Rev Stu Cameron, CEO and Superintendent of Wesley Mission:
“2022 began with the hopeful expectation that the COVID-19 pandemic would soon be behind us. And then a new wave broke out. In quick succession, our communities have faced catastrophic floods, an escalating housing crisis and surging cost of living pressures – straining resilience to breaking point.
At Wesley Mission, we have the privilege to walk alongside people and communities in crisis. We know that people who are already vulnerable are hit hardest and have fewer resources to respond.
The reality is, for many Australians, Christmas this year won’t be filled with presents, but with the pain of having to rein in spending, and for too many, with the very real possibility of the looming loss of a safe place to call home.
Our Wesley Mission teams are seeing more people reaching out for emergency relief and homelessness services, and our financial counsellors are booked solid.
Our people have journeyed alongside families to clear the damage to their homes as floodwaters receded and to provide essential supplies and food. In the middle of the messiness of life, they have been there.
It has been in the darkest of times this past year that we have seen the strength of communities across Australia. We’ve seen everyday people doing extraordinary things, like getting in their tinnies in extremely dangerous flood conditions to help their neighbours and total strangers to safety.
And they didn’t do it just once, but time and time again. When asked why they put themselves at risk, they often answered simply and directly with: “it’s what you do”.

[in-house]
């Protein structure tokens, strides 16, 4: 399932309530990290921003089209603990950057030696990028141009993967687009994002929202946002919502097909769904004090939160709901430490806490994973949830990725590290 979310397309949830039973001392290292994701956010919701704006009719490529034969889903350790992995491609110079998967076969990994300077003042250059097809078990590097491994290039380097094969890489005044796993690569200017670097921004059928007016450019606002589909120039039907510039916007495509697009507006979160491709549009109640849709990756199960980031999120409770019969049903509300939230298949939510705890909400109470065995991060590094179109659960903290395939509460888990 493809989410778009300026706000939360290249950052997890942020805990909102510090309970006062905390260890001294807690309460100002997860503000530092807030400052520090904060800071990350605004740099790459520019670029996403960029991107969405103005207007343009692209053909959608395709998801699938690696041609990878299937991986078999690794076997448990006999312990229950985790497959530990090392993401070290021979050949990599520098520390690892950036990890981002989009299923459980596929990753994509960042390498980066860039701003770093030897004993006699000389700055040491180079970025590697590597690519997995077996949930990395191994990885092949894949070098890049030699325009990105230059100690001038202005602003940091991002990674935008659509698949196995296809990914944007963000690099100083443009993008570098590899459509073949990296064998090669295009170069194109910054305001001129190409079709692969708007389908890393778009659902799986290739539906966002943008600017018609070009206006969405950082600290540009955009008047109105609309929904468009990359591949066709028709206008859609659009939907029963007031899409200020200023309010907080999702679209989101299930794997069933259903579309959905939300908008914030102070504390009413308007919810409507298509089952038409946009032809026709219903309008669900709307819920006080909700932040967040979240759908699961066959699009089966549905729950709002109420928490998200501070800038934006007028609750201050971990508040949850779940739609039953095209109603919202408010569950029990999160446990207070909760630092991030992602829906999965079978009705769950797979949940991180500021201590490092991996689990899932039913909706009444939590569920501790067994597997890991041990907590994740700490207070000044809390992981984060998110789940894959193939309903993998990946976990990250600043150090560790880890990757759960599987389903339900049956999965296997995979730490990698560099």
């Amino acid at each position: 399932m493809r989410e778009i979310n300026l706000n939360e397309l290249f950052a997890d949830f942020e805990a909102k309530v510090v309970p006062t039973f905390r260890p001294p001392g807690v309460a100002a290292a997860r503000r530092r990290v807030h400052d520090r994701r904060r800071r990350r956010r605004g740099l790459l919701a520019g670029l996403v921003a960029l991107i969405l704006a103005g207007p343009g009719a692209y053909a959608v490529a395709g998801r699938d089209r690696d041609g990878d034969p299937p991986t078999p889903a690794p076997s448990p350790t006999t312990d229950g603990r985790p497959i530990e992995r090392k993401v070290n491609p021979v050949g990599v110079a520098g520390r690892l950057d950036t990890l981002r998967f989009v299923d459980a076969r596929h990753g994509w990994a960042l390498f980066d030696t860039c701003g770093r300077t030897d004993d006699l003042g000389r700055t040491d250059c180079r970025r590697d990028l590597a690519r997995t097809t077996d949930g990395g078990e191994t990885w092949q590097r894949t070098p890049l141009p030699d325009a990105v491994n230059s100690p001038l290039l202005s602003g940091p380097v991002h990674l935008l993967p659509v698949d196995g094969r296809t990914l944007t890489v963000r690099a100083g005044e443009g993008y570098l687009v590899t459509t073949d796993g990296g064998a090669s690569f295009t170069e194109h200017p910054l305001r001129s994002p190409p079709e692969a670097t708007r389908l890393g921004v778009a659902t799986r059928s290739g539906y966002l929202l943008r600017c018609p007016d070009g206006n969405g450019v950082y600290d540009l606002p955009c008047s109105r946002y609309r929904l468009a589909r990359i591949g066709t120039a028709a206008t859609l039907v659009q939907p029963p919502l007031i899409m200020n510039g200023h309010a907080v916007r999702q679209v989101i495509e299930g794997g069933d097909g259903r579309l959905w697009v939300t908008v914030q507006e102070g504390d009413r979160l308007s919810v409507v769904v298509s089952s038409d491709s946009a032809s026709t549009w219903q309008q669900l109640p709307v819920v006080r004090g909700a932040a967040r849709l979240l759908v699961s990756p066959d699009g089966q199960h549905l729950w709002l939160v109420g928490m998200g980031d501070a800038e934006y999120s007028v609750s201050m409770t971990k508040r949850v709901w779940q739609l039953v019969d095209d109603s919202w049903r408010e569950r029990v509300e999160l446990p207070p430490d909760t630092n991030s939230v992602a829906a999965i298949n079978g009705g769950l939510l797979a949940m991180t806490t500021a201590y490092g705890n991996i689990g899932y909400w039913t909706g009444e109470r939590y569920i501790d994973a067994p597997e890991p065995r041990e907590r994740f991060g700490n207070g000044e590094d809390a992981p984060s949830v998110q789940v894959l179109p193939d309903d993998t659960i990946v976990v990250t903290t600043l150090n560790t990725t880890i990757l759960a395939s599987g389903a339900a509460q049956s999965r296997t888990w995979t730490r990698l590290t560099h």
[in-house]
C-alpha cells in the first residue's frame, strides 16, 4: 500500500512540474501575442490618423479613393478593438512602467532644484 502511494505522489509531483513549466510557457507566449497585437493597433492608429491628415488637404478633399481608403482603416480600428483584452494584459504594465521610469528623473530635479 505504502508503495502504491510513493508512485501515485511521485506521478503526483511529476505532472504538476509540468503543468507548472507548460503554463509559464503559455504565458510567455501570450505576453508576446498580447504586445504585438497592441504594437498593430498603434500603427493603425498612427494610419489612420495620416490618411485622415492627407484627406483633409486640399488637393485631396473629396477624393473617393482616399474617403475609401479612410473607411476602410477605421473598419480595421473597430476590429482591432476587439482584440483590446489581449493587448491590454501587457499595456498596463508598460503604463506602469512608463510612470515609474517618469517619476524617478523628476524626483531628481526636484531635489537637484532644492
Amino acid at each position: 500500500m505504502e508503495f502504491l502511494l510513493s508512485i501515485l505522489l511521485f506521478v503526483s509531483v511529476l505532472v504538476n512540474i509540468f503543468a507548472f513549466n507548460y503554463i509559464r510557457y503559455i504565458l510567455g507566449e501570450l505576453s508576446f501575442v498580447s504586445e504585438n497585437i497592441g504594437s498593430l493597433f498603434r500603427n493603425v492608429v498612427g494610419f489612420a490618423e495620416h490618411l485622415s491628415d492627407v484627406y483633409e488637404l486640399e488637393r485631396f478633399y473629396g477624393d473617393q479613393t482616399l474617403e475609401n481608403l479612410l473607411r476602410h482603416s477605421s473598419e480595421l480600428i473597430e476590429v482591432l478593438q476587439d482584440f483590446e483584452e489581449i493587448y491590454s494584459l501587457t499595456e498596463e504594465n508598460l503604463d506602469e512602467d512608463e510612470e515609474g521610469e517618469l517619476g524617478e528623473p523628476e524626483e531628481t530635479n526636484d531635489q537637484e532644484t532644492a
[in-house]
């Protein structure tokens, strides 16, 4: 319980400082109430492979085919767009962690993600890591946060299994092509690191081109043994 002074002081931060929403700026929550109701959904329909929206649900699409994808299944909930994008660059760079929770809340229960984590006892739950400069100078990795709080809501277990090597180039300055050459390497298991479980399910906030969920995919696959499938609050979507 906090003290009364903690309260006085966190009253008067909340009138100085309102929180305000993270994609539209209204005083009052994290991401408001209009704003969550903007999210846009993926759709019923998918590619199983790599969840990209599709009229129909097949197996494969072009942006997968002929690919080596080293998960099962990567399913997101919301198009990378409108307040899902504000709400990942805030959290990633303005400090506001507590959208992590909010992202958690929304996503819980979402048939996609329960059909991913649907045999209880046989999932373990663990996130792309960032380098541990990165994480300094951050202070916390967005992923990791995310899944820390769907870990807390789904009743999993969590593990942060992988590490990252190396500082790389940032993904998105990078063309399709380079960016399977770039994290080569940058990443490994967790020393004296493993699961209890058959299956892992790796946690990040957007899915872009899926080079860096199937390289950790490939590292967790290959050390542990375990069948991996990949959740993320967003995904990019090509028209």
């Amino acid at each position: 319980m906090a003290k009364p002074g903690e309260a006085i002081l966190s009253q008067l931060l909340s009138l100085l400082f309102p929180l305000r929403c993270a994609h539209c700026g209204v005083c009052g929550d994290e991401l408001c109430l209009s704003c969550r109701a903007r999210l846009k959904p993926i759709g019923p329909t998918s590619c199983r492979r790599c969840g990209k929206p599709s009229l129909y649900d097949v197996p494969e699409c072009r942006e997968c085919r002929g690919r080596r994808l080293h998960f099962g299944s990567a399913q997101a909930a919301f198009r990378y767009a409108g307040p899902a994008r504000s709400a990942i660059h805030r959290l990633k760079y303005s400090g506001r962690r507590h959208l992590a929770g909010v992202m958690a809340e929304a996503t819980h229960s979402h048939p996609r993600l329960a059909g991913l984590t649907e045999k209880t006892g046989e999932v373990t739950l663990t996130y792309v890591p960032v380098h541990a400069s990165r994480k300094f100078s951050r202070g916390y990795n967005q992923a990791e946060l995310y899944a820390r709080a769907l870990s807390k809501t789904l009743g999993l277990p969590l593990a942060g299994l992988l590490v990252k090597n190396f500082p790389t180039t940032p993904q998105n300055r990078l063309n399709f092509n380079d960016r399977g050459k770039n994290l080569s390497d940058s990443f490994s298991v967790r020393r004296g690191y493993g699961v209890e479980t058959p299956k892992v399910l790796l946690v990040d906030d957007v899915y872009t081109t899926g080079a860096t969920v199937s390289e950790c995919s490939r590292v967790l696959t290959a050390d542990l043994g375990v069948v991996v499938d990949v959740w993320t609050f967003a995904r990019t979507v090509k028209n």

It’s this kind of love, this kind of compassion, this kind of care that crosses the street, that crosses floodwaters, that breaks down barriers – that is at the heart of Christmas.
That very first Christmas, Jesus was born and laid, not in a pristine crib in a sterilised hospital ward, but in the rough and tumble of a smelly animal feeding trough.
The miracle at the heart of the Christmas story is that, in Jesus, God entered into the messiness of our human existence and embraced the vulnerability of being one of us – in doing so, making clear the infinite nature of God’s abundant, transforming, expansive and inviting love.
God’s love traverses eternity to meet people, you and me, every person, right where we are.
God’s love so freely demonstrated in the Christmas story doesn’t require our life to be neat and tidy to receive it, for our life to be Instagram-perfect – after all, Jesus knew what it was to be hungry and without a home, to be lonely and misunderstood.
That very first Christmas, God said a very big ‘Yes’ over our world.
Yes, I love you.
Yes, I am for you.
Yes, I am with you.
The proof of that ‘yes’ was seen in the tiny hands of a baby reaching out for his mother from a manger in Bethlehem, the same hands that thirty or so years later would be stretched out and nailed to a cross – the ultimate expression of a revolutionary, universe-defining love that has, and will conquer all.
My friends, make no mistake, the Christmas story declares God’s ‘yes’ over you. All that remains is whether you will say ‘yes’ in return to the love God so freely offers.”